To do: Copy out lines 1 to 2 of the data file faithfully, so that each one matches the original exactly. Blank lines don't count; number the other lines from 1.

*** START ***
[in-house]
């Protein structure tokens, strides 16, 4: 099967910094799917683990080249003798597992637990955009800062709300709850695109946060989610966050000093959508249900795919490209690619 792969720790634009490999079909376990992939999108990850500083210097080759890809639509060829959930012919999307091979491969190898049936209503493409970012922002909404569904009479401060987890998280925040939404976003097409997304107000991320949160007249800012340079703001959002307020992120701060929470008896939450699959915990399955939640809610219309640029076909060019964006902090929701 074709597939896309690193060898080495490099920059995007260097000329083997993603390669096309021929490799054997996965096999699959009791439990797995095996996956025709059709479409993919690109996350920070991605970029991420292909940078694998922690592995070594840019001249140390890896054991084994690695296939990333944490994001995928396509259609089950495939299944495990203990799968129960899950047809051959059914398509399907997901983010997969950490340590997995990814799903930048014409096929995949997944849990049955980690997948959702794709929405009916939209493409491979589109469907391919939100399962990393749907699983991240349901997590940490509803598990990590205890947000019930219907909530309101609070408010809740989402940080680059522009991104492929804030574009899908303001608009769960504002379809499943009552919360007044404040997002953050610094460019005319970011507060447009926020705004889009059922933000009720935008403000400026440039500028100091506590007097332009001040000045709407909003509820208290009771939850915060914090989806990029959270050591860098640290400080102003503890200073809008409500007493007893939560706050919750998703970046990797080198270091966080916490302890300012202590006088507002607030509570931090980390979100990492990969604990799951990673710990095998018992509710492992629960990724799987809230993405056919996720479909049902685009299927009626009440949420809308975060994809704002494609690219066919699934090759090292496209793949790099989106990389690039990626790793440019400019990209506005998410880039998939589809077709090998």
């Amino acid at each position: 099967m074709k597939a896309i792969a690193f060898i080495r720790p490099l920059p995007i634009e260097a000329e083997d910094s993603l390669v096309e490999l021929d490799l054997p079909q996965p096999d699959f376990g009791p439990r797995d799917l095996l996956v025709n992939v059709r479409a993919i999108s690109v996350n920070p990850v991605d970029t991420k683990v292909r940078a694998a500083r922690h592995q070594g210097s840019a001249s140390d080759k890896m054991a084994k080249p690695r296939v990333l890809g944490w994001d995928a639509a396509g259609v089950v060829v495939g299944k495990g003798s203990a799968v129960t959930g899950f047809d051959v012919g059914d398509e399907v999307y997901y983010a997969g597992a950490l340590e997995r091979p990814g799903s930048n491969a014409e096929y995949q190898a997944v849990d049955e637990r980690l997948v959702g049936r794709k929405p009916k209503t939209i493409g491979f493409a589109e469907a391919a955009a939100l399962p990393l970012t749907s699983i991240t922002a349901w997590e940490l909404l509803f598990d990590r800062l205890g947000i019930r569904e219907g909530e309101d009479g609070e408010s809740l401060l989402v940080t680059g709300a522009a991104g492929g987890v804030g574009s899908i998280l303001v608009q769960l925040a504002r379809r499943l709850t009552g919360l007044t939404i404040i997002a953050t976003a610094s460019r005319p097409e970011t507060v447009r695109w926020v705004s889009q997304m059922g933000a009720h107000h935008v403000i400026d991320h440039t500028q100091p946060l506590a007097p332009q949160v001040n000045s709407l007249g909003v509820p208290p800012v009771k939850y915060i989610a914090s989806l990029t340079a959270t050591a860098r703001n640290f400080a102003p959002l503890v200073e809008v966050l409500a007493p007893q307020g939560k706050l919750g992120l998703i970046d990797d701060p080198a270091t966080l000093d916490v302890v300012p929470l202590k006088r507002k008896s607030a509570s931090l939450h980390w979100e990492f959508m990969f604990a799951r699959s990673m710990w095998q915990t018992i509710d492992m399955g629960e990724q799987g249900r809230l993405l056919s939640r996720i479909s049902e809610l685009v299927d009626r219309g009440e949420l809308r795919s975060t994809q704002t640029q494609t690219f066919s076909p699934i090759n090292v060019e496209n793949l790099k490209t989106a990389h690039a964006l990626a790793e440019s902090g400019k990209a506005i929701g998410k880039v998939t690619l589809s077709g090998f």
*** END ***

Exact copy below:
[in-house]
């Protein structure tokens, strides 16, 4: 099967910094799917683990080249003798597992637990955009800062709300709850695109946060989610966050000093959508249900795919490209690619 792969720790634009490999079909376990992939999108990850500083210097080759890809639509060829959930012919999307091979491969190898049936209503493409970012922002909404569904009479401060987890998280925040939404976003097409997304107000991320949160007249800012340079703001959002307020992120701060929470008896939450699959915990399955939640809610219309640029076909060019964006902090929701 074709597939896309690193060898080495490099920059995007260097000329083997993603390669096309021929490799054997996965096999699959009791439990797995095996996956025709059709479409993919690109996350920070991605970029991420292909940078694998922690592995070594840019001249140390890896054991084994690695296939990333944490994001995928396509259609089950495939299944495990203990799968129960899950047809051959059914398509399907997901983010997969950490340590997995990814799903930048014409096929995949997944849990049955980690997948959702794709929405009916939209493409491979589109469907391919939100399962990393749907699983991240349901997590940490509803598990990590205890947000019930219907909530309101609070408010809740989402940080680059522009991104492929804030574009899908303001608009769960504002379809499943009552919360007044404040997002953050610094460019005319970011507060447009926020705004889009059922933000009720935008403000400026440039500028100091506590007097332009001040000045709407909003509820208290009771939850915060914090989806990029959270050591860098640290400080102003503890200073809008409500007493007893939560706050919750998703970046990797080198270091966080916490302890300012202590006088507002607030509570931090980390979100990492990969604990799951990673710990095998018992509710492992629960990724799987809230993405056919996720479909049902685009299927009626009440949420809308975060994809704002494609690219066919699934090759090292496209793949790099989106990389690039990626790793440019400019990209506005998410880039998939589809077709090998």